Glucomannan for the Treatment of Abdominal Pain-related Functional Gastrointestinal Disorders in Childhood
Background: Functional abdominal pain disorders (FAPD) are common in school-aged children; however, there is no reliable treatment.
Aim: To determine the efficacy and safety of glucomannan for treating FAPD in children.
Trial Setting: Department of Pediatrics, The Medical University of Warsaw.
Intervention: Patients will be enrolled in a double-blind, randomized controlled trial in which they will receive either glucomannan (10g) or placebo for 4 weeks.
Functional Gastrointestinal Disorders
|Study Design:||Allocation: Randomized
Endpoint Classification: Safety/Efficacy Study
Intervention Model: Parallel Assignment
Masking: Double Blind (Subject, Caregiver, Investigator, Outcomes Assessor)
Primary Purpose: Treatment
|Official Title:||Glucomannn for the Treatment of Abdominal Pain-related Functional Gastrointestinal Disorders in Childhood Randomized Double Blind Placebo Controlled Trial|
- number of patients with no abdominal pain at the end of the study [ Time Frame: 4 weeks (study period) ] [ Designated as safety issue: No ]
- number of patients with improvement in self-reported severity of pain [ Time Frame: 4 weeks study period ] [ Designated as safety issue: No ]improvement in self-reported severity of pain is defined as at least two Faces Pain Score improvement at the end of the study compared to the baseline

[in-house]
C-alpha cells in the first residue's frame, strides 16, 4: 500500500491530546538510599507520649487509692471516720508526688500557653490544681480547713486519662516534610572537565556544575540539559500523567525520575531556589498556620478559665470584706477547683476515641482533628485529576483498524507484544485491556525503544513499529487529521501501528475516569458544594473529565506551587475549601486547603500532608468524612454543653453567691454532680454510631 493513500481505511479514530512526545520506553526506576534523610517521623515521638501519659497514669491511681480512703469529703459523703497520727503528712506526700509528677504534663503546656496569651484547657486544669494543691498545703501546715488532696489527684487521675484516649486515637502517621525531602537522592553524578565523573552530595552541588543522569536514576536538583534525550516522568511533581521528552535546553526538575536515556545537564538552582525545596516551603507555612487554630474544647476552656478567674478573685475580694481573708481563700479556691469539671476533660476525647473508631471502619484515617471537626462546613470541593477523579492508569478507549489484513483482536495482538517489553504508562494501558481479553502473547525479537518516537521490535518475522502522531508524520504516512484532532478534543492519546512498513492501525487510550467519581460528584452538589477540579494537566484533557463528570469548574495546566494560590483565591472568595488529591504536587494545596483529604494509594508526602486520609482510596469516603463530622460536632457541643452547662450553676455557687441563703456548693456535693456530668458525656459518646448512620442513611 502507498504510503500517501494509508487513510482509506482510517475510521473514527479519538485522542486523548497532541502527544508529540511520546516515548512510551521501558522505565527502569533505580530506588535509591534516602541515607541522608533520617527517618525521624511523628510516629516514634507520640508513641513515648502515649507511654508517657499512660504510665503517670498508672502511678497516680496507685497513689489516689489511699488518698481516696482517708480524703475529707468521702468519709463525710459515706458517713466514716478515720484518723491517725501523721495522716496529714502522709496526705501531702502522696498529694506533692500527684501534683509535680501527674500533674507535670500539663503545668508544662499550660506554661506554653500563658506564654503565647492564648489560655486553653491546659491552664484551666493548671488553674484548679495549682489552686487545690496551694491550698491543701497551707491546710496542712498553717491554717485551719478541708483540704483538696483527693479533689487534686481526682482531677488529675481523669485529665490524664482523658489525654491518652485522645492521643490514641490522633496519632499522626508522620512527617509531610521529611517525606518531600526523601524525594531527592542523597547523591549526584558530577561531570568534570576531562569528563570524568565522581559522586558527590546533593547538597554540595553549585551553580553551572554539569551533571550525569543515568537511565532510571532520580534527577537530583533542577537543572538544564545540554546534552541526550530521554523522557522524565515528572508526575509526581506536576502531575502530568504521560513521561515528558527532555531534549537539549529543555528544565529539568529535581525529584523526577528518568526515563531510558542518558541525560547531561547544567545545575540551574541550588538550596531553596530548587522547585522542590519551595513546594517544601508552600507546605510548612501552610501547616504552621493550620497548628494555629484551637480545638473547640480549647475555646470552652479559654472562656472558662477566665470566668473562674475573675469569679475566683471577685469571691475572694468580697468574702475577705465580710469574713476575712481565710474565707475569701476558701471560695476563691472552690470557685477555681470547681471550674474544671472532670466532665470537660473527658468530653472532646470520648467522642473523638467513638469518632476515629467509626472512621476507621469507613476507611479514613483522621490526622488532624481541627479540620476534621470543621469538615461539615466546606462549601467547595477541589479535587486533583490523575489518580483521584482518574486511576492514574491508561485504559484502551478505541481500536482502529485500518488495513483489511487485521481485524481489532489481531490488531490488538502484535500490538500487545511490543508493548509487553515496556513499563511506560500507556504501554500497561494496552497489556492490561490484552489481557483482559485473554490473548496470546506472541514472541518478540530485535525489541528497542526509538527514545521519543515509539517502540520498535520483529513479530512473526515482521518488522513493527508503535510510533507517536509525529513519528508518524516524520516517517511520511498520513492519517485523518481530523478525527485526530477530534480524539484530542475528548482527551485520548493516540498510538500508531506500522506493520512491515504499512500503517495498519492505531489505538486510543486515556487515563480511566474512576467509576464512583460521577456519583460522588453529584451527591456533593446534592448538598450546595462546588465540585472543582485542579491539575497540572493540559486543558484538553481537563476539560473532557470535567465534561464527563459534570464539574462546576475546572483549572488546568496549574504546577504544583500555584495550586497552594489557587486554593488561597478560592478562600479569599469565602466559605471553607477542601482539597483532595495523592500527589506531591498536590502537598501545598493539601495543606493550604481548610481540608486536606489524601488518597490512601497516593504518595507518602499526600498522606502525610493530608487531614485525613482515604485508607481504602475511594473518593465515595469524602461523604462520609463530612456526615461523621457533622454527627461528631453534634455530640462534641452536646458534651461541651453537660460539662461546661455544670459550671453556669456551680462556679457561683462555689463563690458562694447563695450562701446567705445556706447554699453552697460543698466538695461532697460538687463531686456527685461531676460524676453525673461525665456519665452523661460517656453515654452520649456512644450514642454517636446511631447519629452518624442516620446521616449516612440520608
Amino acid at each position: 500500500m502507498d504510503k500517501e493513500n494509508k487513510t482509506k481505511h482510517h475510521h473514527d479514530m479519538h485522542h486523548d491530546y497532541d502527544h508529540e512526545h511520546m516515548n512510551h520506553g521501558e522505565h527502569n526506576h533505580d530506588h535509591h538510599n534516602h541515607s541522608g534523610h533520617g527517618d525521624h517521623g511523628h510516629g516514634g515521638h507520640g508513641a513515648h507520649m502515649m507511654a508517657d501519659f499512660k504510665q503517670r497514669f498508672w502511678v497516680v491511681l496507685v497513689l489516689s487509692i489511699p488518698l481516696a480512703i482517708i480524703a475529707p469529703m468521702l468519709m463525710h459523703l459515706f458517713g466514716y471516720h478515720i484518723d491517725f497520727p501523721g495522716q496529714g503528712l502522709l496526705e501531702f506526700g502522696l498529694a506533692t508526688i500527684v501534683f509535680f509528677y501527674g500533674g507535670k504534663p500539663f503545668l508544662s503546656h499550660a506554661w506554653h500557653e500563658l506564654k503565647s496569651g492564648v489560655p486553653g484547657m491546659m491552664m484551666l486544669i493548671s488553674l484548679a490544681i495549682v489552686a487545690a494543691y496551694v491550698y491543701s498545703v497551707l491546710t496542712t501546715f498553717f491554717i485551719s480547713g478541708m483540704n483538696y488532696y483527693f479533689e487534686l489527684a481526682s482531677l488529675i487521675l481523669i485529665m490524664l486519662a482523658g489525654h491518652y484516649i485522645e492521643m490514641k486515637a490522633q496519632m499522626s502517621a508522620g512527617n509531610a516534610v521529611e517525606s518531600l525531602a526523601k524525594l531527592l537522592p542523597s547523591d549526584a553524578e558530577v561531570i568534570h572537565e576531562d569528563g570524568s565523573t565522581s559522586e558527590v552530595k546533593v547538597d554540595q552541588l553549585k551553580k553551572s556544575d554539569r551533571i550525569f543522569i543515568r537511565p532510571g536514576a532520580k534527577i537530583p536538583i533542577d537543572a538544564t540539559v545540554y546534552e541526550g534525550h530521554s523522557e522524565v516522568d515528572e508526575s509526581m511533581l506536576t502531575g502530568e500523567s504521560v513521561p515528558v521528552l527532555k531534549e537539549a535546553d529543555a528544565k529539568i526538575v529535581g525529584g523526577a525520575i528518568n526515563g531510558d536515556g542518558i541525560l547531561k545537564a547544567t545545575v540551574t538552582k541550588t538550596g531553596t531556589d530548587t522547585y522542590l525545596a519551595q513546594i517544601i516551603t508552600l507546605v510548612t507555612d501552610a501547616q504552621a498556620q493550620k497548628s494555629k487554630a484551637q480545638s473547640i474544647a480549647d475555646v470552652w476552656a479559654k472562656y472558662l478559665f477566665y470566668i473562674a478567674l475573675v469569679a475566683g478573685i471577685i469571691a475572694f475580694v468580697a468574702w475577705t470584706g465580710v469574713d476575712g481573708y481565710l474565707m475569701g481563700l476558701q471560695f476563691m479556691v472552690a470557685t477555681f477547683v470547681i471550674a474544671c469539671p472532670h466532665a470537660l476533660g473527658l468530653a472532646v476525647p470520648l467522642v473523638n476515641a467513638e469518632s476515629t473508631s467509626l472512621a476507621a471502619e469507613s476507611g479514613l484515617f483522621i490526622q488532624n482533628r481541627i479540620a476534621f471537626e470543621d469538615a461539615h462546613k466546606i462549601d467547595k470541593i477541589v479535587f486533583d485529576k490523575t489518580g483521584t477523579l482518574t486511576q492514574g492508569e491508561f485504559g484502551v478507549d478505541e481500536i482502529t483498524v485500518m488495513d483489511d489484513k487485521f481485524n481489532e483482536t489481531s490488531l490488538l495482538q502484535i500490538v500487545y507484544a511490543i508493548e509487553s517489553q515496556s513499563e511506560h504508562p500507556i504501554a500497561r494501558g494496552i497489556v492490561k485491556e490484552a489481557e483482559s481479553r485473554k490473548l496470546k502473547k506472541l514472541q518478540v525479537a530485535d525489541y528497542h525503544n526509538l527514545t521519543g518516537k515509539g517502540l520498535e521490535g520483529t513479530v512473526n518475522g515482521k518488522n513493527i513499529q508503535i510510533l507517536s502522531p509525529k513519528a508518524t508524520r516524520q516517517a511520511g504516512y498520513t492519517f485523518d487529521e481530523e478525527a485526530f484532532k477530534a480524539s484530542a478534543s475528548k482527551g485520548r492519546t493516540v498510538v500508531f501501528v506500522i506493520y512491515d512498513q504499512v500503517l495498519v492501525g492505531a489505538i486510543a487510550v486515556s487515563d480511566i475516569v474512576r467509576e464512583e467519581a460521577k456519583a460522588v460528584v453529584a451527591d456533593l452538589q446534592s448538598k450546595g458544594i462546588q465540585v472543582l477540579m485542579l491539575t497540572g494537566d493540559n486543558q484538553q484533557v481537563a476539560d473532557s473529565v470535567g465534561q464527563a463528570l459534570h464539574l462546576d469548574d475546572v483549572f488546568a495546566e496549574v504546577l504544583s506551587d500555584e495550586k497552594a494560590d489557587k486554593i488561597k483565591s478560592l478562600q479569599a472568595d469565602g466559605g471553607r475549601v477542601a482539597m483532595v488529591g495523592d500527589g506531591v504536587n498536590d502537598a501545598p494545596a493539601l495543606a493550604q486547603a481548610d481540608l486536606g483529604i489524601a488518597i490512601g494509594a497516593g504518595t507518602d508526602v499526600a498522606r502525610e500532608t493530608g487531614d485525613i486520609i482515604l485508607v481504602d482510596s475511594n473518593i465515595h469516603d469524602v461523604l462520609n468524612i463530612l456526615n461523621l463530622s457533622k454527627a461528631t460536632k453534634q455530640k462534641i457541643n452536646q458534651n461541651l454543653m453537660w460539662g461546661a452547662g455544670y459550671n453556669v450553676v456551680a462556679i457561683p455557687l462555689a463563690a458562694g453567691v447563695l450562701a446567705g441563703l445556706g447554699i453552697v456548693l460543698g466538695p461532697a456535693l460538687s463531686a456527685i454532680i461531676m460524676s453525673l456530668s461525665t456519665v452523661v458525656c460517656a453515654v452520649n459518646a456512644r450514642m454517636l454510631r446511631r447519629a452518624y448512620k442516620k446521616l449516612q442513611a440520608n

- number of patients suffered from abdominal pain < 1/week [ Time Frame: 4 weeks (during the study period) ] [ Designated as safety issue: No ]self reported with questionnaire
- number of patients who used medication for abdominal pain [ Time Frame: 4 weeks study period ] [ Designated as safety issue: No ]self reported assessed with questionnaire
- number of patients who lost min.1 school day because of abdominal pain [ Time Frame: 4 weeks (study period) ] [ Designated as safety issue: No ]self reported with the questionnaire
- Number of participants with adverse events as a measure of safety and tolerability [ Time Frame: participants will be followed for the duration of h an expected average of 4 weeks - study period ] [ Designated as safety issue: Yes ]self assessed with the questionnaire
|Study Start Date:||January 2010|
|Study Completion Date:||January 2012|
|Primary Completion Date:||January 2012 (Final data collection date for primary outcome measure)|
5 g 2x 10 day
2 x 5g
|Placebo Comparator: Placebo||
glucose 5 g
According to the Rome III criteria, abdominal pain-related functional gastrointestinal disorders (FGD) in children may be categorised as functional dyspepsia (FD), irritable bowel syndrome (IBS), abdominal migraine and functional abdominal pain (FAP). Because of their obscure pathophysiology, management of abdominal pain-related FGD remains difficult, prompting interest in new and safe treatment options.Glucomannan is a prebiotic which is nondigestible food ingredients that beneficially affect the host by selectively stimulating the growth and ⁄ or activity of bacteria already resident in the colon. Up to now there has been published one randomized controlled trial which showed that treatment with the prebiotic (trans-galactooligosaccharide), which induced qualitative changes in the faecal flora, was associated with significant changes in stool consistency, flatulence, composite scores (abdominal pain ⁄ discomfort, bloating ⁄ distension and bowel movement difficulty) as well as subjective global assessment values in adult patients with irritable bowel syndrome. These findings suggest that the prebiotics has a potential as a therapeutic agent in functional gastrointestinal disorders.